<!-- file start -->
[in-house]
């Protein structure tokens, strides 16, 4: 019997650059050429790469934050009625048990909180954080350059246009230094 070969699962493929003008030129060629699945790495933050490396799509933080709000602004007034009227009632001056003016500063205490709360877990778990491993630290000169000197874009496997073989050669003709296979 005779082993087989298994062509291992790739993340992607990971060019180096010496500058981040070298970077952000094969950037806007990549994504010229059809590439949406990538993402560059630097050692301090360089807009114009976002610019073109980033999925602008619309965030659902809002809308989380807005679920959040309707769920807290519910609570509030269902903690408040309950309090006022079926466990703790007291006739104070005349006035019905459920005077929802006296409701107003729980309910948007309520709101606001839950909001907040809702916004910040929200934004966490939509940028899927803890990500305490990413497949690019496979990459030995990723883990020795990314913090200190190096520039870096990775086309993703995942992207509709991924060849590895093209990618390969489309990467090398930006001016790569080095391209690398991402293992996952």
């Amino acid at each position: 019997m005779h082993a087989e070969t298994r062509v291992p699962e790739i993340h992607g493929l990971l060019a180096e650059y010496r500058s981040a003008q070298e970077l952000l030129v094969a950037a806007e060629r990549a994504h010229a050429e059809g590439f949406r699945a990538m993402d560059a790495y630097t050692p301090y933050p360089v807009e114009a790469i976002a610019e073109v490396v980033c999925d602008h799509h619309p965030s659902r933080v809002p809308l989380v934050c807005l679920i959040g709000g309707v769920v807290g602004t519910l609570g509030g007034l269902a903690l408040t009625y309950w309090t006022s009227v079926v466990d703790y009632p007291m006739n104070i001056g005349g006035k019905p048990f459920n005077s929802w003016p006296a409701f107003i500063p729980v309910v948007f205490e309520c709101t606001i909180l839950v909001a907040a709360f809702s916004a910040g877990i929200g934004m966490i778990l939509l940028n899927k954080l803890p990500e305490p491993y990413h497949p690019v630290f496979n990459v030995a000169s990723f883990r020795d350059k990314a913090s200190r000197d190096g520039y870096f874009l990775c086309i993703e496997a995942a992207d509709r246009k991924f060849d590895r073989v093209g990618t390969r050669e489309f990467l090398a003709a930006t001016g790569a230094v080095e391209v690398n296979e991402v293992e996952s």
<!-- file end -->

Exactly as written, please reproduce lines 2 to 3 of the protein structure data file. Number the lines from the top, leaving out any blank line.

């Protein structure tokens, strides 16, 4: 019997650059050429790469934050009625048990909180954080350059246009230094 070969699962493929003008030129060629699945790495933050490396799509933080709000602004007034009227009632001056003016500063205490709360877990778990491993630290000169000197874009496997073989050669003709296979 005779082993087989298994062509291992790739993340992607990971060019180096010496500058981040070298970077952000094969950037806007990549994504010229059809590439949406990538993402560059630097050692301090360089807009114009976002610019073109980033999925602008619309965030659902809002809308989380807005679920959040309707769920807290519910609570509030269902903690408040309950309090006022079926466990703790007291006739104070005349006035019905459920005077929802006296409701107003729980309910948007309520709101606001839950909001907040809702916004910040929200934004966490939509940028899927803890990500305490990413497949690019496979990459030995990723883990020795990314913090200190190096520039870096990775086309993703995942992207509709991924060849590895093209990618390969489309990467090398930006001016790569080095391209690398991402293992996952």
């Amino acid at each position: 019997m005779h082993a087989e070969t298994r062509v291992p699962e790739i993340h992607g493929l990971l060019a180096e650059y010496r500058s981040a003008q070298e970077l952000l030129v094969a950037a806007e060629r990549a994504h010229a050429e059809g590439f949406r699945a990538m993402d560059a790495y630097t050692p301090y933050p360089v807009e114009a790469i976002a610019e073109v490396v980033c999925d602008h799509h619309p965030s659902r933080v809002p809308l989380v934050c807005l679920i959040g709000g309707v769920v807290g602004t519910l609570g509030g007034l269902a903690l408040t009625y309950w309090t006022s009227v079926v466990d703790y009632p007291m006739n104070i001056g005349g006035k019905p048990f459920n005077s929802w003016p006296a409701f107003i500063p729980v309910v948007f205490e309520c709101t606001i909180l839950v909001a907040a709360f809702s916004a910040g877990i929200g934004m966490i778990l939509l940028n899927k954080l803890p990500e305490p491993y990413h497949p690019v630290f496979n990459v030995a000169s990723f883990r020795d350059k990314a913090s200190r000197d190096g520039y870096f874009l990775c086309i993703e496997a995942a992207d509709r246009k991924f060849d590895r073989v093209g990618t390969r050669e489309f990467l090398a003709a930006t001016g790569a230094v080095e391209v690398n296979e991402v293992e996952s």